The Channel 4 archaeology programme Time Team aired a special on the treasure in December 2008.[23] The programme presented Hungary's evidence for the likely origin of the hoard being near the town of Polgárdi. The Marquess of Northampton withdrew from planned participation in the programme and Channel 4 was not given permission to film the treasure, held in Bonhams' vault in London.

Return to Hungary[edit]

On 26 March 2014, Viktor Orbán, the Hungarian prime minister, announced that half of the Seuso Treasure (seven items) had been returned to Hungary, for a sum of €15 million.[3][4] The seven artefacts were put on temporary display at the Hungarian Parliament Building on 29 March 2014. On 12 July 2017, the Hungarian PM announced that the other seven pieces had been brought back to Hungary, and the treasure would be displayed together.[24] Since 28 June 2019, the complete treasure has been displayed in the Hungarian National Museum as a permanent exhibition "The Seuso Treasure. The Splendour of Roman Pannonia".[25]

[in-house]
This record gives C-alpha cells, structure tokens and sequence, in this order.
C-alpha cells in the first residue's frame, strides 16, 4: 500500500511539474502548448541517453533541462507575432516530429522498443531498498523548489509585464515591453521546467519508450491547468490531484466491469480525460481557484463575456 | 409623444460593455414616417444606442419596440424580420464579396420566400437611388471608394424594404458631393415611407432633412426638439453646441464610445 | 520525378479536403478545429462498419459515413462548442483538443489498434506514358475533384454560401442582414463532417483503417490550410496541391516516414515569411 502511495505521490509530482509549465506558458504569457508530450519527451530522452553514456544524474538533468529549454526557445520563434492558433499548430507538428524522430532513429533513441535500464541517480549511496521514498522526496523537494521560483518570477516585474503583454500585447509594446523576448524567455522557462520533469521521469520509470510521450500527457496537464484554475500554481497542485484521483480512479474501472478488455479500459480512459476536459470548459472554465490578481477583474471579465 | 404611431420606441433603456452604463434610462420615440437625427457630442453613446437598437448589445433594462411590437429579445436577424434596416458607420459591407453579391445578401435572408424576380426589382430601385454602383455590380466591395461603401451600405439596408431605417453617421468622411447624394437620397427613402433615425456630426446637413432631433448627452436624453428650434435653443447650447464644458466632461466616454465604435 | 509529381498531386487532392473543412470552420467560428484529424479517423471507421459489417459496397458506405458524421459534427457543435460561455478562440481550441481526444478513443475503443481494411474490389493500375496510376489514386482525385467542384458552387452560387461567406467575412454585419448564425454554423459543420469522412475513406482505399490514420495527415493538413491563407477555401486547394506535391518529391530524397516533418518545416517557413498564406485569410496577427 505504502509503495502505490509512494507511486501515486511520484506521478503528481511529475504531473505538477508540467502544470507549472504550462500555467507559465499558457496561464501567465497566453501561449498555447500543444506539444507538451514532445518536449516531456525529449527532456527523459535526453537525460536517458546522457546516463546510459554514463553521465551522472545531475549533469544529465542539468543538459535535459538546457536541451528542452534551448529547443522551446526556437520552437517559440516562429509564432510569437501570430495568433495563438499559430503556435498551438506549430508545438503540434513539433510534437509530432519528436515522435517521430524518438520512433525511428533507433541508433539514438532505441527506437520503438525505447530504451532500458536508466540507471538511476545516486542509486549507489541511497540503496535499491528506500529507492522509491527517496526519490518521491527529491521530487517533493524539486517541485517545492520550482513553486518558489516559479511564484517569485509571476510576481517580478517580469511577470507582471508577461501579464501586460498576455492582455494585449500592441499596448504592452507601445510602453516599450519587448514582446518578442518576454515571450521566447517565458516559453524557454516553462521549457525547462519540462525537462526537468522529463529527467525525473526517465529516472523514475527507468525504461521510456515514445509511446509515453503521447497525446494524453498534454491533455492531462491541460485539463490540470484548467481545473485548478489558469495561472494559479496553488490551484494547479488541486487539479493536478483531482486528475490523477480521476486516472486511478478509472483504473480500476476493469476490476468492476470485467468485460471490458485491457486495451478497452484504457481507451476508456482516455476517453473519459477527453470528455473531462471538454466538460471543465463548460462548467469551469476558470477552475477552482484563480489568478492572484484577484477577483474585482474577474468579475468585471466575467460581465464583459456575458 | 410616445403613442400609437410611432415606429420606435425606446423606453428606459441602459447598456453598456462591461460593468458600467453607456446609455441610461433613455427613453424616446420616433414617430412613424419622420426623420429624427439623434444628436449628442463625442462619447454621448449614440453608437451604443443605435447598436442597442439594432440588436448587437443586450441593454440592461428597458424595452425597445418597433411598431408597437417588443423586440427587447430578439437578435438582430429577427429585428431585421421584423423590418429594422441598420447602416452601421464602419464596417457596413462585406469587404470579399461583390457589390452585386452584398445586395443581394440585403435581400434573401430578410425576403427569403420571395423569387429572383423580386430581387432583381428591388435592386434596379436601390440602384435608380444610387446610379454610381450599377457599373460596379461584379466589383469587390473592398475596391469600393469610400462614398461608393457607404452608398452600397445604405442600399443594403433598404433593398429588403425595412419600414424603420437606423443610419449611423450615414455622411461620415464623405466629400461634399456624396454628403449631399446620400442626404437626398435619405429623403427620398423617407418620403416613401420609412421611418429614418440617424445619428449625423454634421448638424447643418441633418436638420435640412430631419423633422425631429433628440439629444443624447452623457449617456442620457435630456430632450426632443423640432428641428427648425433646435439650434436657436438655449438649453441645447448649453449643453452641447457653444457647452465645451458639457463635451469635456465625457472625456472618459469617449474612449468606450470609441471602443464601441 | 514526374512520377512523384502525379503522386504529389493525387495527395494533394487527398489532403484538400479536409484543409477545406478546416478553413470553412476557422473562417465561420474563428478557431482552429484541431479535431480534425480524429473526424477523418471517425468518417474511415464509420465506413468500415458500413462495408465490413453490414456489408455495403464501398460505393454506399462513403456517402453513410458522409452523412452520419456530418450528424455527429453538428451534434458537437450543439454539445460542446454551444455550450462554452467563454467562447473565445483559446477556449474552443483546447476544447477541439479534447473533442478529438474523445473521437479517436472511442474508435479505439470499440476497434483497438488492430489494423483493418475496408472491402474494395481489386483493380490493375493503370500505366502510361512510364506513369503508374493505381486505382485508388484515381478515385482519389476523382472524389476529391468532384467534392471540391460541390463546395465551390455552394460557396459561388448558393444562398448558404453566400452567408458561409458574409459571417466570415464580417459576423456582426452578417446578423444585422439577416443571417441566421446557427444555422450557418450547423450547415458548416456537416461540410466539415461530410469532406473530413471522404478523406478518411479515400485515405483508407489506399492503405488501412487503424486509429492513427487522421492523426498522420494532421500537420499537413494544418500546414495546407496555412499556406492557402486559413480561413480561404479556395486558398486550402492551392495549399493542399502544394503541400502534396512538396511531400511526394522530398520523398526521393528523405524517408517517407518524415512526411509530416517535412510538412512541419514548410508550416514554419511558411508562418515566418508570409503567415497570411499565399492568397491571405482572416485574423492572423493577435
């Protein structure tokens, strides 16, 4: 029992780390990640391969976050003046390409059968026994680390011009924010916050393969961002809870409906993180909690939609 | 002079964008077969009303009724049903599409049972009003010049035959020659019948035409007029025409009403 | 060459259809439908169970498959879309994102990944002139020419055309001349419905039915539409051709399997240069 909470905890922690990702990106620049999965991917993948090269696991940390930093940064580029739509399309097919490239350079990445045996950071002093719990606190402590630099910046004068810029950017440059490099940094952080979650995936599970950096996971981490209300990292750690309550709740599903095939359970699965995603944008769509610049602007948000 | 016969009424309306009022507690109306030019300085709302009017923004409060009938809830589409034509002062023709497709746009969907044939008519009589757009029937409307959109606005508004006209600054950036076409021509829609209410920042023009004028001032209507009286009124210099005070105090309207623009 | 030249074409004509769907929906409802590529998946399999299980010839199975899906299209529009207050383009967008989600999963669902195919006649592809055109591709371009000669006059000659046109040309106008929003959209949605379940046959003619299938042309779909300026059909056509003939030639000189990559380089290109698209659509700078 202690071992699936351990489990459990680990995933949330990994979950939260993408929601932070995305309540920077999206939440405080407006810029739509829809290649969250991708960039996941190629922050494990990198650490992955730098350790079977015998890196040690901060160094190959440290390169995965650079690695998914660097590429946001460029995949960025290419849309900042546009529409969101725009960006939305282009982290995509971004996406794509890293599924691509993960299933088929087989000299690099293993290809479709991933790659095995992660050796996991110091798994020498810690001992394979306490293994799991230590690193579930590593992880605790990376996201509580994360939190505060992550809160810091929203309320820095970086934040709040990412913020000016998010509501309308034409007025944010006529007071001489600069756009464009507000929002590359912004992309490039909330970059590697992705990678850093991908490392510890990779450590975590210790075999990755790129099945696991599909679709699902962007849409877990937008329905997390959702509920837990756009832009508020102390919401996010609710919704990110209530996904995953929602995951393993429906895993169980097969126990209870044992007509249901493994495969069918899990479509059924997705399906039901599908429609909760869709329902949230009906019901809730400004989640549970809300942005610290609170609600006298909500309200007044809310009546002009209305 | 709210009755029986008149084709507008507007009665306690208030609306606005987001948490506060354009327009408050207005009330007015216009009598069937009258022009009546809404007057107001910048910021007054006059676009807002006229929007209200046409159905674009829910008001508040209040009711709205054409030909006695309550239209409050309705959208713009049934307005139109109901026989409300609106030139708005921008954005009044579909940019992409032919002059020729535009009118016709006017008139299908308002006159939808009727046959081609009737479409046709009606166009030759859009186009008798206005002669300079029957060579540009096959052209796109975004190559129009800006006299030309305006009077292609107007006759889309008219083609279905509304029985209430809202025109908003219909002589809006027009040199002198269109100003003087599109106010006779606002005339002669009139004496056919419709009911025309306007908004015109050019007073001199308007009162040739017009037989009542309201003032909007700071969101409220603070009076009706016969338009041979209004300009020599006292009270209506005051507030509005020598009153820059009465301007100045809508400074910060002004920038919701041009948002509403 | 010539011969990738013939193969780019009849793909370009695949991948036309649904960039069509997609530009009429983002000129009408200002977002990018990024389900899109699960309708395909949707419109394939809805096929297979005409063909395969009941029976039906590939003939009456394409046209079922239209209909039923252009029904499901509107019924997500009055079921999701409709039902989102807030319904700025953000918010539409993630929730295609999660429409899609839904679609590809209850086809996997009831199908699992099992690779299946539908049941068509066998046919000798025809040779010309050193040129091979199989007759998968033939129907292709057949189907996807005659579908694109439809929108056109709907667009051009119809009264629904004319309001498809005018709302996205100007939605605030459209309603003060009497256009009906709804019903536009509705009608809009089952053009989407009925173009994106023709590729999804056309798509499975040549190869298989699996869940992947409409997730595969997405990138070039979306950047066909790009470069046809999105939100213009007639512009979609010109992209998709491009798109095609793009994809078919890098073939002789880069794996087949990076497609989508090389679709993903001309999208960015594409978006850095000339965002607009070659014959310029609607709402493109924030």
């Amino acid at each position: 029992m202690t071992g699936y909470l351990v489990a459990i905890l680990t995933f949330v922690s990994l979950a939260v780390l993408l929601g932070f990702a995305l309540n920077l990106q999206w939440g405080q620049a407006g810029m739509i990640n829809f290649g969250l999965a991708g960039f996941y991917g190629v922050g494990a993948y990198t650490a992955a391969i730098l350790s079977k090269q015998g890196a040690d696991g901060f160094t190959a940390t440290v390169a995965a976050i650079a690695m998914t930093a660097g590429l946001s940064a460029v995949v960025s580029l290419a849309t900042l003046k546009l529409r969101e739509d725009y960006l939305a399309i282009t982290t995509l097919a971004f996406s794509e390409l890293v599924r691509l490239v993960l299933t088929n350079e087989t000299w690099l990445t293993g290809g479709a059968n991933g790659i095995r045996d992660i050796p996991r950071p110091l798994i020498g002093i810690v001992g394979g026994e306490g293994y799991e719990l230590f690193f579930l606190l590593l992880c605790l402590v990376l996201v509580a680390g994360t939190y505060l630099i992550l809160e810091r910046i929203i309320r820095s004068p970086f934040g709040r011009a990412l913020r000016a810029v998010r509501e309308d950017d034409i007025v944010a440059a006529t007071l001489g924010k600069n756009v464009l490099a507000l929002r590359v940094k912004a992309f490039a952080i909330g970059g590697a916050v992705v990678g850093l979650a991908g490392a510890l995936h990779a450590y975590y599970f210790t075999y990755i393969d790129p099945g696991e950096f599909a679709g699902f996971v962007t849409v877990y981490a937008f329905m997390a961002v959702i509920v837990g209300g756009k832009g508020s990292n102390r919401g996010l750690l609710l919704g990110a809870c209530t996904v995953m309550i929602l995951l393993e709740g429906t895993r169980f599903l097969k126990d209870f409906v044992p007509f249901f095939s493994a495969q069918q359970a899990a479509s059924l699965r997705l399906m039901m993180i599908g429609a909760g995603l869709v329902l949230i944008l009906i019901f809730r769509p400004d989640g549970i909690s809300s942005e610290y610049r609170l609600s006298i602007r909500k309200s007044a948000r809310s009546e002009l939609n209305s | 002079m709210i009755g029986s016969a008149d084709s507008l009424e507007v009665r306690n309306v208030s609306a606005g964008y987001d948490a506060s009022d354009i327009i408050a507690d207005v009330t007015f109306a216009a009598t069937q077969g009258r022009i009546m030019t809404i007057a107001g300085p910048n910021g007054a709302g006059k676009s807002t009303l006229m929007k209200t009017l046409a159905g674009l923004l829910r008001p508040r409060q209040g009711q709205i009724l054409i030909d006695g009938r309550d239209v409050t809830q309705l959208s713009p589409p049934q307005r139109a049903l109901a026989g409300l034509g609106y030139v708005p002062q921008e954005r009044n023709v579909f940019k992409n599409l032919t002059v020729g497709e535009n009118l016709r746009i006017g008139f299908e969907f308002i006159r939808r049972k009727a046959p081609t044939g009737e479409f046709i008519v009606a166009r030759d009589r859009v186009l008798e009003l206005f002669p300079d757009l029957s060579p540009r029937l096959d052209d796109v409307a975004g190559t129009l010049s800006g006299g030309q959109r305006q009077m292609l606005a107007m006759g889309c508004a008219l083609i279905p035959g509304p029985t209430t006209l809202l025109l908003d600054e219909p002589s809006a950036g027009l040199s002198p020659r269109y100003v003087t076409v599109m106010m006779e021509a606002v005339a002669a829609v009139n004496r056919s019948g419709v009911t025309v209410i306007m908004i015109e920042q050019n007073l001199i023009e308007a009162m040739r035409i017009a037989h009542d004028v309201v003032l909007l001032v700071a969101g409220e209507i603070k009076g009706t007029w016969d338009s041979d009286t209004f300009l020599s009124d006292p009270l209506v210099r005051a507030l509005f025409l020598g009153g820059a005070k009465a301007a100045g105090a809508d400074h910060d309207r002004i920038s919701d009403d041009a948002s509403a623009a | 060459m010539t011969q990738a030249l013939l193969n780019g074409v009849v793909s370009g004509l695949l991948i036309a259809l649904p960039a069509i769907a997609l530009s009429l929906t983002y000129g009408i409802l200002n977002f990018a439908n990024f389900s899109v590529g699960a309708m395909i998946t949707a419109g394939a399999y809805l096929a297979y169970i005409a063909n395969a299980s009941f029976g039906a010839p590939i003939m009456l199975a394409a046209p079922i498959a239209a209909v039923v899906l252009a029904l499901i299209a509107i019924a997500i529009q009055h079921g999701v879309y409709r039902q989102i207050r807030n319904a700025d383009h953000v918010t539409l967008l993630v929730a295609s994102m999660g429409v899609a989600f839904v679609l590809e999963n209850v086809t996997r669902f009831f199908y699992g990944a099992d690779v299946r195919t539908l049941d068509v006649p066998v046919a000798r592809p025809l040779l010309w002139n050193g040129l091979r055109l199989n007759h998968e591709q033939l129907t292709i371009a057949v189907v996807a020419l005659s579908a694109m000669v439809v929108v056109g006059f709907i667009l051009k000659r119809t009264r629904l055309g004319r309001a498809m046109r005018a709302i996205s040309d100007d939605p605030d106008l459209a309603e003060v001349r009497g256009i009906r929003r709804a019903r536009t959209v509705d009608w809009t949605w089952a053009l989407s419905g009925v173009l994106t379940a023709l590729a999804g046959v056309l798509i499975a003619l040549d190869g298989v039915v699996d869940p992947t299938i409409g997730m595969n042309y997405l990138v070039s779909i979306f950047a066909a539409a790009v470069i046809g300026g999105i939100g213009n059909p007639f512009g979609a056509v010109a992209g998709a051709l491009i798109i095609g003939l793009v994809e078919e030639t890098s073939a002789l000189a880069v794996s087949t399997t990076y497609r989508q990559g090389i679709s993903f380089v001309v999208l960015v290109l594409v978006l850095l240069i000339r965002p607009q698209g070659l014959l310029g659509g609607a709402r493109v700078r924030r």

See also[edit]



  1. ^ The incorrect spelling Sevso was spread by journalism and became the most widespread spelling of this name even in scholarship. However, no variant of Latin orthography uses the lowercase letter ⟨v⟩ in front of another consonant: in all forms of Latin orthography in lowercase, only the letter ⟨u⟩ can stand before another consonant, and such a letter always represents the sound /u/, in the case of Seuso, for the Latin diphthong /eu/. In the Latin script variant where only uppercase letters are used, however, the spelling of SEVSO would be normal.
  2. ^ "Time Team Specials – The Mystery of the Roman Treasure – Channel 4". Retrieved 2015-08-30.
  3. ^ a b "Orbán: Magyarország visszaszerezte a Seuso-kincset". 26 March 2014. Retrieved 2014-03-26.